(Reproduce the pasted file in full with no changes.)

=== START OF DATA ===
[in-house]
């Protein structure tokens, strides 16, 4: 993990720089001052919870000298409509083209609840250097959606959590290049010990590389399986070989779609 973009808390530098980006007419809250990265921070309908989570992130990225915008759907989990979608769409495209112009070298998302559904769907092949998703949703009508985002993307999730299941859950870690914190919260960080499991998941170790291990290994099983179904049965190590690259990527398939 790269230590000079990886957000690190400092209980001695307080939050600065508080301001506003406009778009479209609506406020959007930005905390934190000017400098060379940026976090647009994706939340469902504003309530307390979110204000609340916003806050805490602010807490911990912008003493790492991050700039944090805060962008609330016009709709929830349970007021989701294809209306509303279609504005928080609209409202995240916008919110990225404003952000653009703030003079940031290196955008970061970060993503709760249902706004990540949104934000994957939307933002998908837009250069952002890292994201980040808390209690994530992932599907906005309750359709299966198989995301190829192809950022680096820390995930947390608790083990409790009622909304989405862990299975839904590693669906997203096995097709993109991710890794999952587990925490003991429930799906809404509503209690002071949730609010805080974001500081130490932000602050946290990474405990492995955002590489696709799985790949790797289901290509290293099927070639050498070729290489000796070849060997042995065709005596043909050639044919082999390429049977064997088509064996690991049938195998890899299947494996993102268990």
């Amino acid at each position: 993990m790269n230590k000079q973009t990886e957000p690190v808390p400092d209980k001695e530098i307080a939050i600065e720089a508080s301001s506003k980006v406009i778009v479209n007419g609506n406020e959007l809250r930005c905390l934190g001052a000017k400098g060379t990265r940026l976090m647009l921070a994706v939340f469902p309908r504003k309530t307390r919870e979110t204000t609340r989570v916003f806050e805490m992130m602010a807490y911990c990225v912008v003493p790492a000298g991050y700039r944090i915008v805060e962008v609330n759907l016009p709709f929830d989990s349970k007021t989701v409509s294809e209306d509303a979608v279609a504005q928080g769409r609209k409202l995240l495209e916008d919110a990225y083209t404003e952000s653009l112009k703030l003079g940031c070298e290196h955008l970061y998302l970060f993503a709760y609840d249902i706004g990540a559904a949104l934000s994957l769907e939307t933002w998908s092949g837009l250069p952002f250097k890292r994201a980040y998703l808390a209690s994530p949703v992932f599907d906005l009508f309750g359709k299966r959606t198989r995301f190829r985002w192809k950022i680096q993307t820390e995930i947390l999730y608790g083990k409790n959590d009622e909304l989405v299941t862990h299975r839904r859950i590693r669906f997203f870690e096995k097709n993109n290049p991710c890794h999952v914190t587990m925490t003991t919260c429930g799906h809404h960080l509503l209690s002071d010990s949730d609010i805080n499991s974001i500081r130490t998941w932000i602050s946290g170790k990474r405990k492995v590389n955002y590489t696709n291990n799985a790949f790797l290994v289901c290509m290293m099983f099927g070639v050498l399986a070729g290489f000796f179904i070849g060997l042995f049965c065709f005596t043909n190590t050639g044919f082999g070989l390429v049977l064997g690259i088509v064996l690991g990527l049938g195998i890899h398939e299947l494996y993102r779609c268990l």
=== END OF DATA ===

[in-house]
């Protein structure tokens, strides 16, 4: 993990720089001052919870000298409509083209609840250097959606959590290049010990590389399986070989779609 973009808390530098980006007419809250990265921070309908989570992130990225915008759907989990979608769409495209112009070298998302559904769907092949998703949703009508985002993307999730299941859950870690914190919260960080499991998941170790291990290994099983179904049965190590690259990527398939 790269230590000079990886957000690190400092209980001695307080939050600065508080301001506003406009778009479209609506406020959007930005905390934190000017400098060379940026976090647009994706939340469902504003309530307390979110204000609340916003806050805490602010807490911990912008003493790492991050700039944090805060962008609330016009709709929830349970007021989701294809209306509303279609504005928080609209409202995240916008919110990225404003952000653009703030003079940031290196955008970061970060993503709760249902706004990540949104934000994957939307933002998908837009250069952002890292994201980040808390209690994530992932599907906005309750359709299966198989995301190829192809950022680096820390995930947390608790083990409790009622909304989405862990299975839904590693669906997203096995097709993109991710890794999952587990925490003991429930799906809404509503209690002071949730609010805080974001500081130490932000602050946290990474405990492995955002590489696709799985790949790797289901290509290293099927070639050498070729290489000796070849060997042995065709005596043909050639044919082999390429049977064997088509064996690991049938195998890899299947494996993102268990």
């Amino acid at each position: 993990m790269n230590k000079q973009t990886e957000p690190v808390p400092d209980k001695e530098i307080a939050i600065e720089a508080s301001s506003k980006v406009i778009v479209n007419g609506n406020e959007l809250r930005c905390l934190g001052a000017k400098g060379t990265r940026l976090m647009l921070a994706v939340f469902p309908r504003k309530t307390r919870e979110t204000t609340r989570v916003f806050e805490m992130m602010a807490y911990c990225v912008v003493p790492a000298g991050y700039r944090i915008v805060e962008v609330n759907l016009p709709f929830d989990s349970k007021t989701v409509s294809e209306d509303a979608v279609a504005q928080g769409r609209k409202l995240l495209e916008d919110a990225y083209t404003e952000s653009l112009k703030l003079g940031c070298e290196h955008l970061y998302l970060f993503a709760y609840d249902i706004g990540a559904a949104l934000s994957l769907e939307t933002w998908s092949g837009l250069p952002f250097k890292r994201a980040y998703l808390a209690s994530p949703v992932f599907d906005l009508f309750g359709k299966r959606t198989r995301f190829r985002w192809k950022i680096q993307t820390e995930i947390l999730y608790g083990k409790n959590d009622e909304l989405v299941t862990h299975r839904r859950i590693r669906f997203f870690e096995k097709n993109n290049p991710c890794h999952v914190t587990m925490t003991t919260c429930g799906h809404h960080l509503l209690s002071d010990s949730d609010i805080n499991s974001i500081r130490t998941w932000i602050s946290g170790k990474r405990k492995v590389n955002y590489t696709n291990n799985a790949f790797l290994v289901c290509m290293m099983f099927g070639v050498l399986a070729g290489f000796f179904i070849g060997l042995f049965c065709f005596t043909n190590t050639g044919f082999g070989l390429v049977l064997g690259i088509v064996l690991g990527l049938g195998i890899h398939e299947l494996y993102r779609c268990l």